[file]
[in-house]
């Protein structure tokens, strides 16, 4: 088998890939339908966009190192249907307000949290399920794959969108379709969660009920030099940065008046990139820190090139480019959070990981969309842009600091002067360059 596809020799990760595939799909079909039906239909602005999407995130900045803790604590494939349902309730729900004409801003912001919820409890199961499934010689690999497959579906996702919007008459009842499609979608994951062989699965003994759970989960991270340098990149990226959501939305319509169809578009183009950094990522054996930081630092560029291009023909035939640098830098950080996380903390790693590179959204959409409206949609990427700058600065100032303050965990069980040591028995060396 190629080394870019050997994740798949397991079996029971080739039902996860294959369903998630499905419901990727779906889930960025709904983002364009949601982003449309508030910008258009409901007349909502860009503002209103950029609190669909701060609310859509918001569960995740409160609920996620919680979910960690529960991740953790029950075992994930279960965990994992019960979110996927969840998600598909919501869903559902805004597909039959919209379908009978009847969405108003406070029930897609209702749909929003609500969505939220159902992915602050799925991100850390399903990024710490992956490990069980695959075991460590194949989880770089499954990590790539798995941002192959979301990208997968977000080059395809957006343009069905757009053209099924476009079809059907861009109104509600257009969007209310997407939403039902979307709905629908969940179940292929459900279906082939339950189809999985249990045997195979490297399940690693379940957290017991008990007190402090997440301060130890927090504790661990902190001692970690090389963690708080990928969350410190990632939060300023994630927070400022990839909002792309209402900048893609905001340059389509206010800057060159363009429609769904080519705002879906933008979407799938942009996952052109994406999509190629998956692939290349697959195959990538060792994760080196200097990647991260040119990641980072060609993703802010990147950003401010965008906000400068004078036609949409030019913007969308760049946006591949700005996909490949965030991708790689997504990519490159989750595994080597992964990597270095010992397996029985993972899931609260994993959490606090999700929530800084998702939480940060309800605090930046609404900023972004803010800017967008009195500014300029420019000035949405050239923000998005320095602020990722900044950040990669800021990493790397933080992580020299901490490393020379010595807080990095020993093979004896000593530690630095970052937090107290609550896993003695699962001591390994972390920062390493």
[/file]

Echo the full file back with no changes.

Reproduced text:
[in-house]
């Protein structure tokens, strides 16, 4: 088998890939339908966009190192249907307000949290399920794959969108379709969660009920030099940065008046990139820190090139480019959070990981969309842009600091002067360059 596809020799990760595939799909079909039906239909602005999407995130900045803790604590494939349902309730729900004409801003912001919820409890199961499934010689690999497959579906996702919007008459009842499609979608994951062989699965003994759970989960991270340098990149990226959501939305319509169809578009183009950094990522054996930081630092560029291009023909035939640098830098950080996380903390790693590179959204959409409206949609990427700058600065100032303050965990069980040591028995060396 190629080394870019050997994740798949397991079996029971080739039902996860294959369903998630499905419901990727779906889930960025709904983002364009949601982003449309508030910008258009409901007349909502860009503002209103950029609190669909701060609310859509918001569960995740409160609920996620919680979910960690529960991740953790029950075992994930279960965990994992019960979110996927969840998600598909919501869903559902805004597909039959919209379908009978009847969405108003406070029930897609209702749909929003609500969505939220159902992915602050799925991100850390399903990024710490992956490990069980695959075991460590194949989880770089499954990590790539798995941002192959979301990208997968977000080059395809957006343009069905757009053209099924476009079809059907861009109104509600257009969007209310997407939403039902979307709905629908969940179940292929459900279906082939339950189809999985249990045997195979490297399940690693379940957290017991008990007190402090997440301060130890927090504790661990902190001692970690090389963690708080990928969350410190990632939060300023994630927070400022990839909002792309209402900048893609905001340059389509206010800057060159363009429609769904080519705002879906933008979407799938942009996952052109994406999509190629998956692939290349697959195959990538060792994760080196200097990647991260040119990641980072060609993703802010990147950003401010965008906000400068004078036609949409030019913007969308760049946006591949700005996909490949965030991708790689997504990519490159989750595994080597992964990597270095010992397996029985993972899931609260994993959490606090999700929530800084998702939480940060309800605090930046609404900023972004803010800017967008009195500014300029420019000035949405050239923000998005320095602020990722900044950040990669800021990493790397933080992580020299901490490393020379010595807080990095020993093979004896000593530690630095970052937090107290609550896993003695699962001591390994972390920062390493």